Prioritizing clean energy during the Republic Day visit can provide energy access solutions, create jobs, and open a huge market opportunity to Indian and American companies alike - while taking concrete action on climate change.

How Clean Energy Can Power Climate Action During Obama's Visit to India

Anjali Jaiswal & Meredith Connolly | NRDC


As President Barack Obama visits India for his second meeting with Prime Minister Narendra Modi in less than six months, two priorities top the agenda: expanding business opportunities and fighting climate change. After the progress during last September's summit between the two leaders, this meeting provides a tremendous opportunity to accelerate action in both these priority areas during the Republic Day celebrations. Working towards robust global clean energy markets advances both leaders' shared ambitions and builds a low-carbon economy in a country on the frontlines of climate change impacts. What is less talked about but also critical is the incredible employment potential a clean energy revolution can provide for India's booming population.

The Clean Energy Jobs Opportunity

Prime Minister Modi has made clear that clean energy, especially solar energy, is a priority. In November, the Indian government boosted India's 2022 solar energy target five-fold, to 100 gigawatts (GW) from 20 GW. This is the equivalent in energy capacity to 40 mid-sized coal-fired power plants. As the largest solar target in the world, it shows that solar is a real priority to the Indian government and an incredible opportunity to both countries to escalate clean energy access and business cooperation.

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Contruction crew building a solar PV plant in western India. Photo Bhaskar Deol

As we have seen in the United States and elsewhere, clean energy production creates jobs, and lots of them. NRDC's President Rhea Suh points outs the clean energy opportunity in the U.S. following President Obama's State of the Union address:

The clean energy economy is thriving. Nearly a quarter of a million clean energy and clean transportation jobs have been announced over the past three years, generating opportunities in every state in the country. The solar industry created jobs at a rate almost 20 times faster than the rest of the economy last year, and in just three months alone, the clean energy sector created nine times more jobs than the 35 permanent and 1,950 construction jobs the Keystone XL pipeline would generate.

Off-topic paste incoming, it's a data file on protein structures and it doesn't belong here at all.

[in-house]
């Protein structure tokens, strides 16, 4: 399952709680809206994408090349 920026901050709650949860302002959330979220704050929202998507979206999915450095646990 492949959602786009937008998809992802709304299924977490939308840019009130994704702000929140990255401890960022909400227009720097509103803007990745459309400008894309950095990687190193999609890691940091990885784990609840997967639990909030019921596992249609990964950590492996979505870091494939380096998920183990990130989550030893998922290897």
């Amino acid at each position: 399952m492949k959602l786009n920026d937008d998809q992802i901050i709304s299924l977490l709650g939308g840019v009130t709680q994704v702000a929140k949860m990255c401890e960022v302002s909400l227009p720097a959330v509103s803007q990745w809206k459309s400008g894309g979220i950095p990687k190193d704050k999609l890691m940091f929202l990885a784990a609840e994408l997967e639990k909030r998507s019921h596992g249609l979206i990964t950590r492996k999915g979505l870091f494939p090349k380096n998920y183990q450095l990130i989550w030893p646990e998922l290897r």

Solar and wind energy also creates major employment opportunities in India, as research by NRDC and our partner, the Council on Energy, Environment and Water in New Delhi, shows. Based on our initial research and given the limited data available in India, we estimate that at least 23,884 cumulative jobs in the solar industry from 2011 to 2014 - solely from commissioned projects currently producing electricity - were generated locally in India.

And beyond local jobs in construction and commissioning clean energy projects, many American companies such as First Solar and SunEdison have become big players in the Indian market - and many more hope to tap into this promising market. Prime Minister Modi's goals of job creation and increasing energy access can be achieved through growing the clean energy energy market, and the U.S. has a big part it in this effort, benefiting the economies of both countries.

The United States and India have already made initial progress on clean energy finance since September. Last fall, the U.S. Export-Import Bank and the Indian Renewable Energy Development Agency created a framework for up to $1 billion for financing renewable energy projects and facilitating U.S. exports. President Obama and Prime Minister Modi now have an opportunity to enhance the enabling environment by breaking down trade barriers and focusing on technology, finance and policy exchange for solar, wind, and energy efficiency. The countries can remove the obstacles that currently hamper the burgeoning clean energy market, and create jobs in India and the U.S. in the process.